Every breath you take, every move you make, every bond you break, every step you take, he'll be watching you — provided you write about it on a blog. And mention BART.
The "he" in this case is Linton Johnson, chief propagandist for BART. And whenever the train system is mentioned on a blog, Google pings his e-mail account. So far that's led to him busting up unlicensed movie shoots and even nixing a Halloween BART sex party (and thank God for that — the last thing BART needs is yet another mysterious fluid to inadvertently sit in).
So, when a group of pranksters calling themselves "S.F. Shenanigans" proposed via LaughingSquid.com to don we now our gay apparel and sing Christmas carols on the BART trains — in late August — naturally it came Johnson's way.
"Sounds fun!" Johnson wrote in the blog's comments section. Then he added this warning: "There's one problem though and that is you could face an embarrassing run-in with BART police. The reason is that you don't have a Free Speech Permit, which my department issues. The good news is you can easily get one, and they're free."
The bad news was that there is a seven-day waiting period, which the Shenanigans had missed. The would-be carolers were outraged. "Will I need a permit to start a conversation with my seatmate?" asked the prankster calling himself Agent Hook.
While the term does sound Orwellian, Johnson explains that "Free Speech Permits" are required to balance riders' right to speech (or to sing Christmas carols) versus riders' right to ride (and to not listen to Christmas carols). An activity that could induce a disruption would be red-flagged (although Johnson said several hundred permits are issued each year and, in nearly four years on the job, he's never seen one turned down). Permits can last as long as a month, and every singer or Scientologist you see doing his bit in a station ought to have one.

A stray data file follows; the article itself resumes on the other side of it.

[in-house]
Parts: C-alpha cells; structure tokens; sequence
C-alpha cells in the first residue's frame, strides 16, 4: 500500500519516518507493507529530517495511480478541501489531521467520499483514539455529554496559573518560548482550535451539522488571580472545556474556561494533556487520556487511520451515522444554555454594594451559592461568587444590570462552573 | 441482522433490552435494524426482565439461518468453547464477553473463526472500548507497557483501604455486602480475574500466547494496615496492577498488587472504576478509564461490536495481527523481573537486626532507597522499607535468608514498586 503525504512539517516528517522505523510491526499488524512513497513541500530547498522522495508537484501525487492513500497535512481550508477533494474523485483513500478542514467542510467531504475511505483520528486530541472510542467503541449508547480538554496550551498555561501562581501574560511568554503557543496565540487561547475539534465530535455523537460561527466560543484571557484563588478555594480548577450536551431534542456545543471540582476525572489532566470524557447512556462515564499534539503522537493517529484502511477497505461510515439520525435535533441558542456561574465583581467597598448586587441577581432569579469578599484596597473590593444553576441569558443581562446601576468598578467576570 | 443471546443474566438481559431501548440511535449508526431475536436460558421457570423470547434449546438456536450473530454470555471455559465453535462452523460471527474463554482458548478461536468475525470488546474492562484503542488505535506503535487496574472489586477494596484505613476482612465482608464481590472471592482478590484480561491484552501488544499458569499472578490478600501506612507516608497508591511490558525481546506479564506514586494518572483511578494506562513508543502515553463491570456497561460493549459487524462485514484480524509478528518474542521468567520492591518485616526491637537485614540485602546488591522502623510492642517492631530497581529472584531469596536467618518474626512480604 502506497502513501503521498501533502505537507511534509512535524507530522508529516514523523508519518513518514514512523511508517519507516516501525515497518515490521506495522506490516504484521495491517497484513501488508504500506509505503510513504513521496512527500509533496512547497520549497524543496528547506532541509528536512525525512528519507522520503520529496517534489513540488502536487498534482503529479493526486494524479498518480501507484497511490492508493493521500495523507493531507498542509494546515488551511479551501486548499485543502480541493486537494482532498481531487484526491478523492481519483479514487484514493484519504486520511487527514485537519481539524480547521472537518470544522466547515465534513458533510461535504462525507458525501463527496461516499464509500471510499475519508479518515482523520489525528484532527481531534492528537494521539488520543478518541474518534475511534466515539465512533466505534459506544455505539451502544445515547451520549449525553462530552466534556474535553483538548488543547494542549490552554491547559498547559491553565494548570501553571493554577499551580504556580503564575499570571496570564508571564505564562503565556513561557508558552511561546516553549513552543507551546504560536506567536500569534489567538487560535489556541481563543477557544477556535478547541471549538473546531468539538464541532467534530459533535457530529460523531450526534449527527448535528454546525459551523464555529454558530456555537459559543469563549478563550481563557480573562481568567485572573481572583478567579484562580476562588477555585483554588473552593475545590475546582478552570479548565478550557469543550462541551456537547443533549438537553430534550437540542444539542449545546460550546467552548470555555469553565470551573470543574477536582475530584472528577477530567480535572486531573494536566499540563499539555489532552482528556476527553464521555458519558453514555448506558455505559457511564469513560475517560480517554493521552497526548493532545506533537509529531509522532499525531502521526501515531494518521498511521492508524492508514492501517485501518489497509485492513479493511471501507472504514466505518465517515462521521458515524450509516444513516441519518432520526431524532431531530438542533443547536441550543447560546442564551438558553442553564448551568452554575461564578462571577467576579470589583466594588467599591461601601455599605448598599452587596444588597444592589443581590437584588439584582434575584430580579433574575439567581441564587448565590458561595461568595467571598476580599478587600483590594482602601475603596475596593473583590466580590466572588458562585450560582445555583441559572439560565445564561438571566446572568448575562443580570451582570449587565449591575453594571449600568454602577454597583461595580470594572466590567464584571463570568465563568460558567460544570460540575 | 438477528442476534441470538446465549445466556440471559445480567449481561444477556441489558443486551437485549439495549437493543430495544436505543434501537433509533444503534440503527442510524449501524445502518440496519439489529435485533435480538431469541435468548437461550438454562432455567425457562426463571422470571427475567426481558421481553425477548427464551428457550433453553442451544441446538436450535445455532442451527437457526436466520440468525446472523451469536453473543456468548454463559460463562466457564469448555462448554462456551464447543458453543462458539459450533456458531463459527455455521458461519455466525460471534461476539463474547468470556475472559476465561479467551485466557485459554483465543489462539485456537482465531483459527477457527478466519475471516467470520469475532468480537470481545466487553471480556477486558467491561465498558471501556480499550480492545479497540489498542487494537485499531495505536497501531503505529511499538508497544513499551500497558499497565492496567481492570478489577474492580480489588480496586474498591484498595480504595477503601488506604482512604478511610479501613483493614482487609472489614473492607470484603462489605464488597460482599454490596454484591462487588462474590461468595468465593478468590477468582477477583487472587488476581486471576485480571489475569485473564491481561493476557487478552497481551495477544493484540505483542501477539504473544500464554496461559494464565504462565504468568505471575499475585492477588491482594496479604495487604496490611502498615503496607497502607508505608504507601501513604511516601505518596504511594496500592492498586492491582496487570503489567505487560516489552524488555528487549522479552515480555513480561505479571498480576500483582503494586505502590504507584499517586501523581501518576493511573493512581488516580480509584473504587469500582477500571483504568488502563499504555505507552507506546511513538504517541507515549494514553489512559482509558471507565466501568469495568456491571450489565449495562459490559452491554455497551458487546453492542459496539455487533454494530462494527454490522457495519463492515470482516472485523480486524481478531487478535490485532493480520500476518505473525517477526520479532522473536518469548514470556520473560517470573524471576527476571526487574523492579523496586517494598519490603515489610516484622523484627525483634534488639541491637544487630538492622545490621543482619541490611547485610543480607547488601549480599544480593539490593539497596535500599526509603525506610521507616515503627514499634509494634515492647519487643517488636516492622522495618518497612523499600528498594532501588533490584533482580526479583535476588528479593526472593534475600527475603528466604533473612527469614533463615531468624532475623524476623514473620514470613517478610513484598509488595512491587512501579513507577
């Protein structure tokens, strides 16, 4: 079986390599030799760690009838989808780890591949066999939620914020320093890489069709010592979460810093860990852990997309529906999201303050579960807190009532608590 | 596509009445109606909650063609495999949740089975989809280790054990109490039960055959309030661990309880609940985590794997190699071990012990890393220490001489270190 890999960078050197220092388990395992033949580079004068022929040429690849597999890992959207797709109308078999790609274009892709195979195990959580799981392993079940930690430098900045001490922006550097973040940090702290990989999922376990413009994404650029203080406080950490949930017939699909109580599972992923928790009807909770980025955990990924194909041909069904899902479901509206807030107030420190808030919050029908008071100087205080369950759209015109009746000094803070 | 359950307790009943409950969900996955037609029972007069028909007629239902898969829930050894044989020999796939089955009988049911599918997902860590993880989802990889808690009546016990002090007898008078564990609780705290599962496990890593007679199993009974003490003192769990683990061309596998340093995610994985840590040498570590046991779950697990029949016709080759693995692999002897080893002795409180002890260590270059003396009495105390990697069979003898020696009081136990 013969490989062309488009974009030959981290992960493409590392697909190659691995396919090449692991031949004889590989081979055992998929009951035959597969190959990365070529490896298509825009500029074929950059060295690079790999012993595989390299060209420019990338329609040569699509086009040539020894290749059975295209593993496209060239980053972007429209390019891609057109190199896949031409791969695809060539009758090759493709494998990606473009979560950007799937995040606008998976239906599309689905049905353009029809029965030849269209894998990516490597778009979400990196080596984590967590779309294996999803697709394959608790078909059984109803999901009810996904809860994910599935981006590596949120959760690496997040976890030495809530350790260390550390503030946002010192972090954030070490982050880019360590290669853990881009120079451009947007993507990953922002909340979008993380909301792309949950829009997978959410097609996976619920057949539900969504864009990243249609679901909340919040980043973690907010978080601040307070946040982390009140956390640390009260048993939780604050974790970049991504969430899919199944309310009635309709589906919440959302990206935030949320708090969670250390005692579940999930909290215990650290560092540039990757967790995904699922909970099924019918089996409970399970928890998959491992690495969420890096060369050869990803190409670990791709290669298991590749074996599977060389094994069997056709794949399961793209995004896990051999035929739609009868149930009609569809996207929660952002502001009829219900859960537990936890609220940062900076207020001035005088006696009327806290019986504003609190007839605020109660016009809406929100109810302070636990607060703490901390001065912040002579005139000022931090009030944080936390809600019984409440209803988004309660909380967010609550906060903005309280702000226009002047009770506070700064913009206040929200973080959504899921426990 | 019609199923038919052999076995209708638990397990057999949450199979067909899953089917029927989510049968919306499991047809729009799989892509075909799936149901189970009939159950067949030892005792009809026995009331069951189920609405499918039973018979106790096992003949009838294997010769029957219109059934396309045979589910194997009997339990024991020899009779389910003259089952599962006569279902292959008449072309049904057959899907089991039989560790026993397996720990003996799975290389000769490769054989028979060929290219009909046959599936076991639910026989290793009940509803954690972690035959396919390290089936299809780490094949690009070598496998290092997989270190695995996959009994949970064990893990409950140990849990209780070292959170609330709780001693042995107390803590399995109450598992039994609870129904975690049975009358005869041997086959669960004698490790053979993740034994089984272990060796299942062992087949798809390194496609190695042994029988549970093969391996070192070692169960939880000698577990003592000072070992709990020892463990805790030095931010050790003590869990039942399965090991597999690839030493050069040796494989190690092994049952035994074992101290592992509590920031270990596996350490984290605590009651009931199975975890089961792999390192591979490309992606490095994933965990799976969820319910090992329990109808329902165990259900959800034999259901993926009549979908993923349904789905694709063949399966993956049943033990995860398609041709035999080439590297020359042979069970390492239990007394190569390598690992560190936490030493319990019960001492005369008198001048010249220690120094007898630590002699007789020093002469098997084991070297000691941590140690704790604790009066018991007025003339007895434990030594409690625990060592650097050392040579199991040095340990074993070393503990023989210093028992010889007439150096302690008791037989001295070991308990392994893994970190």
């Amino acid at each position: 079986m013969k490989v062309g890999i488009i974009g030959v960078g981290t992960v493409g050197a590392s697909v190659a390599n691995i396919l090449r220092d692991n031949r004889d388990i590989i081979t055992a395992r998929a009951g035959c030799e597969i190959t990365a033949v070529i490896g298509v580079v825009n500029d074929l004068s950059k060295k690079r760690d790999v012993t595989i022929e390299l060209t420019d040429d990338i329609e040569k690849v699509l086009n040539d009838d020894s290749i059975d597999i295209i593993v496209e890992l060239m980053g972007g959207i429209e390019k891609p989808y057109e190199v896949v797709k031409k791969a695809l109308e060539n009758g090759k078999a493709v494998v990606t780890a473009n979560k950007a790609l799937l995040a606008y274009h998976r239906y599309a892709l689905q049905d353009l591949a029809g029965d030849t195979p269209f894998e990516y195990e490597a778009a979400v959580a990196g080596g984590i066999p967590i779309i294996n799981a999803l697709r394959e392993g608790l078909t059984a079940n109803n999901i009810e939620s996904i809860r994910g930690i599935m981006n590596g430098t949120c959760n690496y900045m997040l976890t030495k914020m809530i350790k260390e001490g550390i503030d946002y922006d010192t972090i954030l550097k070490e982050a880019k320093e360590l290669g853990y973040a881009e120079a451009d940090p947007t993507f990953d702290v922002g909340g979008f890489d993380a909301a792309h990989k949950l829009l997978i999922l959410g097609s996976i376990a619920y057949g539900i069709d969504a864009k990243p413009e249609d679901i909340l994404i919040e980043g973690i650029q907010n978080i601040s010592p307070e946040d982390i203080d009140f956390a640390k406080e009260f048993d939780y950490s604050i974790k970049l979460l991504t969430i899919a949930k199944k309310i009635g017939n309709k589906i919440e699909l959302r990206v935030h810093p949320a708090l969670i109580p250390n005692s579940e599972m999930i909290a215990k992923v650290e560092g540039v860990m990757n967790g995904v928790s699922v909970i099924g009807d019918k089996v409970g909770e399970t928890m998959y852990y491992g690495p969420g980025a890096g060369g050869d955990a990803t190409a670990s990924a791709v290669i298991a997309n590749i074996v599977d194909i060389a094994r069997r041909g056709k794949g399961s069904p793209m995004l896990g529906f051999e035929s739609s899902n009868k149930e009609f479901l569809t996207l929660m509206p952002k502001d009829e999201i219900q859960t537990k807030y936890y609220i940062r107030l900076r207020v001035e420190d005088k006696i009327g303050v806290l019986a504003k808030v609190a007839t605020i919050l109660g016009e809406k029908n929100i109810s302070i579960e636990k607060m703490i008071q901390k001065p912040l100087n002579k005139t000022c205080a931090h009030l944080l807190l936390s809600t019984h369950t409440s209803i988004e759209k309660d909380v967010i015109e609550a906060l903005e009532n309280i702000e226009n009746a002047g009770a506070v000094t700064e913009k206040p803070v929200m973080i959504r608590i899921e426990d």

Incidentally, for those disturbed by BART's legislating free speech via a permit, consider that Muni doesn't have room for free speech at all. "We prohibit any type of First Amendment activity within the paid area of Metro," noted Muni spokesman Alan Siegel. And Caltrain flack Jonah Weinberg said caroling on a train "wouldn't be permitted in August — or December."
The Shenanigans ultimately decided to take their chances without getting a permit. The group of six carolers climbed into a waiting train last week and sang. Nobody else joined in. An elderly couple applauded, though.
After a few more runs, the group disbanded without anyone getting busted. In the meantime, a tourist couple waddled off the train. "Where do we go now?" he said, tugging his suitcase on wheels. "I don't know," she answered. "Let's sing 'Silent Night.'"